Around 40 years ago, the advent of Zoomie headers was the latest in downforce science. They increased traction to the rear tires. Today, that emphasis has shifted to rearward-exiting headers, which are favored for their potential to reduce tire shake. Photo by John DiBartolomeo.
Using the earliest centrifugal clutch he could remember, a Crowerglide, Tom “Mongoo$e” Mcewen worked closely with  Ram’s founder, John Norcia,  testing sintered iron clutch discs.

According to Coil, “Sometimes when you shake, it breaks the frame or the rear end. Sometimes it causes you to smoke the tires, over-rev the motor and blow the supercharger off. Often it results in a $20,000 expense. Adopting traction control is worthy of serious consideration.”

Likewise, from the Pro Stock and Pro Mod scene to the Saturday night racer, Ram Clutches’ Pat Norcia has been providing useful advice on how to avoid tire shake where possible for 30 years. Astute racers perceive the car as an entire package, which includes the tires, suspension, gearing (both transmission and rear end), and then decide how much clutch clamping force is required to propel the load forward.

Beyond the car’s necessities, track conditions have to be ascertained: the track temperature and atmospheric conditions—the air quality. The better these elements can be understood as a unit, the better the performance.

“Ideally, the tires should be operating in a controlled spin through first gear, says Norcia. “If the car starts off too slowly and the tire is glued to the race track, the centrifugal action of the clutch exerts control at high rpm, and because it has slipped too long and the car’s not moving sufficiently, tire shake is likely.

“Alternatively, if wheelie bars engage the track immediately and the tires spin out of control, usually they go into tire shake. But probably the most common cause of tire shake is excessive launch rpm, improper clutch clamping force or not enough first-gear ratio.”

A first-gear ratio that is too high numerically produces a mechanical advantage over the tire. For example, if you release the clutch pedal and the tires begin spinning and cannot gain traction—they cannot hook to the track—tire shake is the likely consequence. This event is easily recognized in the acquired data, which will show that the clutch locked and the car accelerated through first gear unusually quickly, in a time period that was too short.

first used in fuel cars in the ’60s, sintered iron is a powdered mix of different metals bonded Wto a steel clutch plate, and then baked in a furnace.
Crew chiefs gather to scrutinize track condition at the starting line, examine the quality of rubber on the line and check track temperature.
When wheelie bars smack the track immediately, and the tires spin out of control, the result is usually tire shake.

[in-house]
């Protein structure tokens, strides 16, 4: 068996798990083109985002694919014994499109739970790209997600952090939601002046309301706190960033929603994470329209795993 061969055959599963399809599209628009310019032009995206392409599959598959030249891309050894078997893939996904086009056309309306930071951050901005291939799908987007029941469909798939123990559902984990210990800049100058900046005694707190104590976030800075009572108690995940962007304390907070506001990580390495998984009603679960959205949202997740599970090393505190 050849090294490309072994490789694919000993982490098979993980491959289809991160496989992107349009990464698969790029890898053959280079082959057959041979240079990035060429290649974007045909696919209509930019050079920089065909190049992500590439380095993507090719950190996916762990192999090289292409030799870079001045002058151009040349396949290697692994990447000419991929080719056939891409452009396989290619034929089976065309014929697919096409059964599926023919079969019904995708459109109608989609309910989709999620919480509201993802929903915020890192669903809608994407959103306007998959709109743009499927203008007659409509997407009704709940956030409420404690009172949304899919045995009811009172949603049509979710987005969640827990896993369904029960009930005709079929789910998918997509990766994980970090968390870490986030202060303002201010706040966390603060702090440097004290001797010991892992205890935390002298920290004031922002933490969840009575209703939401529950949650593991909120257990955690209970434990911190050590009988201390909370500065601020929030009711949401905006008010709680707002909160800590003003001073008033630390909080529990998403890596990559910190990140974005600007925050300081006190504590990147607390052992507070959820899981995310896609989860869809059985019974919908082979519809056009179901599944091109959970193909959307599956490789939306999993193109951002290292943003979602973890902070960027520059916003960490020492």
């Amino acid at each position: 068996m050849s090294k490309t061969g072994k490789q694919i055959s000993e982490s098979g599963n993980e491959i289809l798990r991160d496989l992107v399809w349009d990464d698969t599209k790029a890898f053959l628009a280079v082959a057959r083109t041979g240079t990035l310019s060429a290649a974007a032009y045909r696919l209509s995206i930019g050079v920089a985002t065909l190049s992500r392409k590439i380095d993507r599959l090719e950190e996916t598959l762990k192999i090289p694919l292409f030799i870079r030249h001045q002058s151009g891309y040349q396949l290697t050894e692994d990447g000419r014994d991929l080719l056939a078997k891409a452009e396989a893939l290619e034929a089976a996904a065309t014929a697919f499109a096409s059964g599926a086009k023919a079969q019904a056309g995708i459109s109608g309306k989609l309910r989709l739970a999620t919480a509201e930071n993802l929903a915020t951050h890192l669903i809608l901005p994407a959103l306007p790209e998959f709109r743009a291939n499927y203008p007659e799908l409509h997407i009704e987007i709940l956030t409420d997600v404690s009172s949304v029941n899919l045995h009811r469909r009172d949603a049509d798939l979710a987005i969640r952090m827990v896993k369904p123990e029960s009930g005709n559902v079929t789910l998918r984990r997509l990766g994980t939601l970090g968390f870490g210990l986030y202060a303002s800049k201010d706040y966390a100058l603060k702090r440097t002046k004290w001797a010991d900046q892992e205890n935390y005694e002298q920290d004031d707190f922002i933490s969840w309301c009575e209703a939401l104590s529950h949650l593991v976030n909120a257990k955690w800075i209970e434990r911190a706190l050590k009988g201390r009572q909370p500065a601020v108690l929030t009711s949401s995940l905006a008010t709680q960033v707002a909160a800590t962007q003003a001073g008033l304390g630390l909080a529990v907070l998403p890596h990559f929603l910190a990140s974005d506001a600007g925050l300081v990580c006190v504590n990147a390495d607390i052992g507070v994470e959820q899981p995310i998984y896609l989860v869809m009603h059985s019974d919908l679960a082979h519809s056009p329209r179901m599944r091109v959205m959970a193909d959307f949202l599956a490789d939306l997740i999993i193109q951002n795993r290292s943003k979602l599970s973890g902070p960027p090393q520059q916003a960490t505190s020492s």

“Most crew chiefs know how long the car should spend in first gear, and they will tune the car with this in mind,” adds Norcia. “For example, a 2.40:1 first-gear ratio will require more clutch clamping force than say a 2.60. Conversely, if you were competing in poorer conditions, for example, at a higher altitude, like Las Vegas, a 2.70 or 2.75 gear might be used. In this case, as the first-gear ratio is lower [numerically higher] less clutch clamping force is required.”

Crew chiefs evaluate the track condition at the starting line. They ascertain the quality of the rubber on the line, the track temperature, and often they’ll take a grip meter reading. The better the reading on the grip meter, the better the traction will be. Then after the first run they will gather the data for validation, checking how it compares with their initial evaluation.


The 4-link dictates the way the chassis sets the rear tires on the track. Its differing layout helps promote or suppress tire spin. “If the track is in top condition and the traction is good, you can induce wheel spin by skillful 4-link adjustment. Conversely, if the track is mediocre, adopting a more downward angle of the lower bar can introduce a little more traction,” explains Norcia.

More traction can also be realized by using a wider spread (greater distance between top to bottom bar mounting centers) on the rear axle housing. Typically, the greater amount of horsepower available, the greater the spread of the 4-link.


Wheelstands are inefficient at launch in these classes, and successful racers use that energy to move forward. The front suspension stroke on modern drag cars is relatively short, often no more than 1 inch during upward travel. More importantly, the extension rate of the front shocks is very stiff, which slows the lift of the front end and aids in maintaining traction to the rear tires.

The enduring challenge in racing has always resided in finding a competitive tune, and the educational path can be a lot of fun, so are the prospects of winning.

Editor’s Note: A version of this article first appeared in the June 2017 print issue of the Drive Magazine.